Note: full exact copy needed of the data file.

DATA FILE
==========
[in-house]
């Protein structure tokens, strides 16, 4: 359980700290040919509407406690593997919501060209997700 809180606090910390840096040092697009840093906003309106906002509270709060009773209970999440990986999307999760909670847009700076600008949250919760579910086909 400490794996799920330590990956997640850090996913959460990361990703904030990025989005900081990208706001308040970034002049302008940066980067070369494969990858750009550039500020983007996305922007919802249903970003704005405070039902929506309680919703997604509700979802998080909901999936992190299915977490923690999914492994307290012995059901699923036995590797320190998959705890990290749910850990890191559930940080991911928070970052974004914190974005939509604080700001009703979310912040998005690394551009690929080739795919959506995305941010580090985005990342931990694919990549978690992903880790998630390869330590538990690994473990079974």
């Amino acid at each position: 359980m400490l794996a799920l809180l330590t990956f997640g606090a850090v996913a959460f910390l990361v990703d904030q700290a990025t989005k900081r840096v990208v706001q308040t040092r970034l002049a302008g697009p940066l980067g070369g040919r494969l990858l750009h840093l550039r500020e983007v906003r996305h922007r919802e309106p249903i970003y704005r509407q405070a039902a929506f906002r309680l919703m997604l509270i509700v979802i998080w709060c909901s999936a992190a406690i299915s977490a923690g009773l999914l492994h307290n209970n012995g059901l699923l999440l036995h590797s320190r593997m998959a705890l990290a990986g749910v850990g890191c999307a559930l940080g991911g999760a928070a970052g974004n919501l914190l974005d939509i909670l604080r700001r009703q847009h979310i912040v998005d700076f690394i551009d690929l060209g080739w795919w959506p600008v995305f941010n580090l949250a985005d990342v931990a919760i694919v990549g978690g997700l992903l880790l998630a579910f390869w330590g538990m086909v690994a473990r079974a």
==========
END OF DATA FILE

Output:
[in-house]
């Protein structure tokens, strides 16, 4: 359980700290040919509407406690593997919501060209997700 809180606090910390840096040092697009840093906003309106906002509270709060009773209970999440990986999307999760909670847009700076600008949250919760579910086909 400490794996799920330590990956997640850090996913959460990361990703904030990025989005900081990208706001308040970034002049302008940066980067070369494969990858750009550039500020983007996305922007919802249903970003704005405070039902929506309680919703997604509700979802998080909901999936992190299915977490923690999914492994307290012995059901699923036995590797320190998959705890990290749910850990890191559930940080991911928070970052974004914190974005939509604080700001009703979310912040998005690394551009690929080739795919959506995305941010580090985005990342931990694919990549978690992903880790998630390869330590538990690994473990079974």
């Amino acid at each position: 359980m400490l794996a799920l809180l330590t990956f997640g606090a850090v996913a959460f910390l990361v990703d904030q700290a990025t989005k900081r840096v990208v706001q308040t040092r970034l002049a302008g697009p940066l980067g070369g040919r494969l990858l750009h840093l550039r500020e983007v906003r996305h922007r919802e309106p249903i970003y704005r509407q405070a039902a929506f906002r309680l919703m997604l509270i509700v979802i998080w709060c909901s999936a992190a406690i299915s977490a923690g009773l999914l492994h307290n209970n012995g059901l699923l999440l036995h590797s320190r593997m998959a705890l990290a990986g749910v850990g890191c999307a559930l940080g991911g999760a928070a970052g974004n919501l914190l974005d939509i909670l604080r700001r009703q847009h979310i912040v998005d700076f690394i551009d690929l060209g080739w795919w959506p600008v995305f941010n580090l949250a985005d990342v931990a919760i694919v990549g978690g997700l992903l880790l998630a579910f390869w330590g538990m086909v690994a473990r079974a």